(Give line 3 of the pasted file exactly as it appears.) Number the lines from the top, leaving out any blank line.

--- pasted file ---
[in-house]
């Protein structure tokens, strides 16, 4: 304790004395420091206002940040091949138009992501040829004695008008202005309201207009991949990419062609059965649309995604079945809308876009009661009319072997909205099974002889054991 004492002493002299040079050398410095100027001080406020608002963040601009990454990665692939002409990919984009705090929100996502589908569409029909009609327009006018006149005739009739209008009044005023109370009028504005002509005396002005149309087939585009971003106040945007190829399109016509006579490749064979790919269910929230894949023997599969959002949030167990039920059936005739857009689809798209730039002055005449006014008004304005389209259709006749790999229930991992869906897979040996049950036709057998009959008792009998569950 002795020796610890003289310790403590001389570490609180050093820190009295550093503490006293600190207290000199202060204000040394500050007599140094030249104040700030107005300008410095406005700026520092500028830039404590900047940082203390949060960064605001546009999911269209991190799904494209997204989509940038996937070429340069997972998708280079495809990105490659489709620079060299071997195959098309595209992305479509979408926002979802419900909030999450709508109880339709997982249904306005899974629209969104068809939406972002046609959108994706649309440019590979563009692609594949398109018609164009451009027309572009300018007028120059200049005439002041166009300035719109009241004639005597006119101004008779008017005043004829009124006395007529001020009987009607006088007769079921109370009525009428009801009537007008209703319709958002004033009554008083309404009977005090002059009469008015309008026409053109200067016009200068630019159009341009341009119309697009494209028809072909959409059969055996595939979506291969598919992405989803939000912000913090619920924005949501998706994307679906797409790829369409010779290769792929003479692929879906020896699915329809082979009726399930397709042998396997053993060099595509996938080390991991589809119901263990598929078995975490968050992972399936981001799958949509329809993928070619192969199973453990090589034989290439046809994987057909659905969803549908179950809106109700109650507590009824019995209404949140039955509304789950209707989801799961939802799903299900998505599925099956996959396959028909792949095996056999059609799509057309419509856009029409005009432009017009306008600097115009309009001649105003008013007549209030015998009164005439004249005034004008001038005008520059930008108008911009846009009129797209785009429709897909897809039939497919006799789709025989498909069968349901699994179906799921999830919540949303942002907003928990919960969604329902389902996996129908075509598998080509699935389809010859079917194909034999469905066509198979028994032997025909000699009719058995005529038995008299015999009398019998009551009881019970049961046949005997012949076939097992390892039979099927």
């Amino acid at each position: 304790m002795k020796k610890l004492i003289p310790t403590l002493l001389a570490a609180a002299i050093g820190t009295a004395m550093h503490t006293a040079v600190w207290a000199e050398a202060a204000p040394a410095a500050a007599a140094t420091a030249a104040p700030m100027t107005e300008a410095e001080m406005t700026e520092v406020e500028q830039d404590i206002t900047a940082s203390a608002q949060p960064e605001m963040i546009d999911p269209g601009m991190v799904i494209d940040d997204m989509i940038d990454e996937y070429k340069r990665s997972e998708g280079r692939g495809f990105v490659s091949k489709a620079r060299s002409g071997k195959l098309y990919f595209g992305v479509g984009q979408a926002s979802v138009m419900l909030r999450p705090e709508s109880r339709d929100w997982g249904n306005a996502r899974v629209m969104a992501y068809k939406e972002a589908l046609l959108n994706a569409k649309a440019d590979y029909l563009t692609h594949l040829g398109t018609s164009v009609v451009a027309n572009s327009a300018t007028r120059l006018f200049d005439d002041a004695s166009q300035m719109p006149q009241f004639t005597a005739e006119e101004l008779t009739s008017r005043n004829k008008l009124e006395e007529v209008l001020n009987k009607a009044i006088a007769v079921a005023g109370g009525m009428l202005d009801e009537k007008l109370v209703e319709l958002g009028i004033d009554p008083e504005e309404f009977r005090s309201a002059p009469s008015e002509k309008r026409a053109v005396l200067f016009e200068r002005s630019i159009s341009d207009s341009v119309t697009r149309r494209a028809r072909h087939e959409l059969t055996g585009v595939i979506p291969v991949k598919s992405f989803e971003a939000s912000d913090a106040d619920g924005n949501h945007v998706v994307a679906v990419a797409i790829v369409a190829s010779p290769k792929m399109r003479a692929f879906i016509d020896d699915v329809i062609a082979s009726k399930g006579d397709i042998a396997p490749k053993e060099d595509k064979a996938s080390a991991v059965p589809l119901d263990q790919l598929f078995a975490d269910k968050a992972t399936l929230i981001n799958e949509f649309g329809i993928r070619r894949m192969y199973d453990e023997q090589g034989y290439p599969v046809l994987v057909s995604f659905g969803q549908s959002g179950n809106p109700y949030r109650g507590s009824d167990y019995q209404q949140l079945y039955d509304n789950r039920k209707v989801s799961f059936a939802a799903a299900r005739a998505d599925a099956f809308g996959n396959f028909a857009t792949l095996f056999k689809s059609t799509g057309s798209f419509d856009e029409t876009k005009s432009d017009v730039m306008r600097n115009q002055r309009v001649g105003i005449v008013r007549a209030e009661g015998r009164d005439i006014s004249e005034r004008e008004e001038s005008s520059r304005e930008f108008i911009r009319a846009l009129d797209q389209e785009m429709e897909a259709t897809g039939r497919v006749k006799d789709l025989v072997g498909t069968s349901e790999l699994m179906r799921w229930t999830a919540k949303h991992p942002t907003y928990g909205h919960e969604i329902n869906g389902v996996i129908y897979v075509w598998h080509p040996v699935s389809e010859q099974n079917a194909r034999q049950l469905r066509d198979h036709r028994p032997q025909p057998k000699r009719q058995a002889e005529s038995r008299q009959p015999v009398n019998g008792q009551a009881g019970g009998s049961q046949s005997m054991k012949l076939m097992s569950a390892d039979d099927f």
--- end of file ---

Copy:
């Amino acid at each position: 304790m002795k020796k610890l004492i003289p310790t403590l002493l001389a570490a609180a002299i050093g820190t009295a004395m550093h503490t006293a040079v600190w207290a000199e050398a202060a204000p040394a410095a500050a007599a140094t420091a030249a104040p700030m100027t107005e300008a410095e001080m406005t700026e520092v406020e500028q830039d404590i206002t900047a940082s203390a608002q949060p960064e605001m963040i546009d999911p269209g601009m991190v799904i494209d940040d997204m989509i940038d990454e996937y070429k340069r990665s997972e998708g280079r692939g495809f990105v490659s091949k489709a620079r060299s002409g071997k195959l098309y990919f595209g992305v479509g984009q979408a926002s979802v138009m419900l909030r999450p705090e709508s109880r339709d929100w997982g249904n306005a996502r899974v629209m969104a992501y068809k939406e972002a589908l046609l959108n994706a569409k649309a440019d590979y029909l563009t692609h594949l040829g398109t018609s164009v009609v451009a027309n572009s327009a300018t007028r120059l006018f200049d005439d002041a004695s166009q300035m719109p006149q009241f004639t005597a005739e006119e101004l008779t009739s008017r005043n004829k008008l009124e006395e007529v209008l001020n009987k009607a009044i006088a007769v079921a005023g109370g009525m009428l202005d009801e009537k007008l109370v209703e319709l958002g009028i004033d009554p008083e504005e309404f009977r005090s309201a002059p009469s008015e002509k309008r026409a053109v005396l200067f016009e200068r002005s630019i159009s341009d207009s341009v119309t697009r149309r494209a028809r072909h087939e959409l059969t055996g585009v595939i979506p291969v991949k598919s992405f989803e971003a939000s912000d913090a106040d619920g924005n949501h945007v998706v994307a679906v990419a797409i790829v369409a190829s010779p290769k792929m399109r003479a692929f879906i016509d020896d699915v329809i062609a082979s009726k399930g006579d397709i042998a396997p490749k053993e060099d595509k064979a996938s080390a991991v059965p589809l119901d263990q790919l598929f078995a975490d269910k968050a992972t399936l929230i981001n799958e949509f649309g329809i993928r070619r894949m192969y199973d453990e023997q090589g034989y290439p599969v046809l994987v057909s995604f659905g969803q549908s959002g179950n809106p109700y949030r109650g507590s009824d167990y019995q209404q949140l079945y039955d509304n789950r039920k209707v989801s799961f059936a939802a799903a299900r005739a998505d599925a099956f809308g996959n396959f028909a857009t792949l095996f056999k689809s059609t799509g057309s798209f419509d856009e029409t876009k005009s432009d017009v730039m306008r600097n115009q002055r309009v001649g105003i005449v008013r007549a209030e009661g015998r009164d005439i006014s004249e005034r004008e008004e001038s005008s520059r304005e930008f108008i911009r009319a846009l009129d797209q389209e785009m429709e897909a259709t897809g039939r497919v006749k006799d789709l025989v072997g498909t069968s349901e790999l699994m179906r799921w229930t999830a919540k949303h991992p942002t907003y928990g909205h919960e969604i329902n869906g389902v996996i129908y897979v075509w598998h080509p040996v699935s389809e010859q099974n079917a194909r034999q049950l469905r066509d198979h036709r028994p032997q025909p057998k000699r009719q058995a002889e005529s038995r008299q009959p015999v009398n019998g008792q009551a009881g019970g009998s049961q046949s005997m054991k012949l076939m097992s569950a390892d039979d099927f």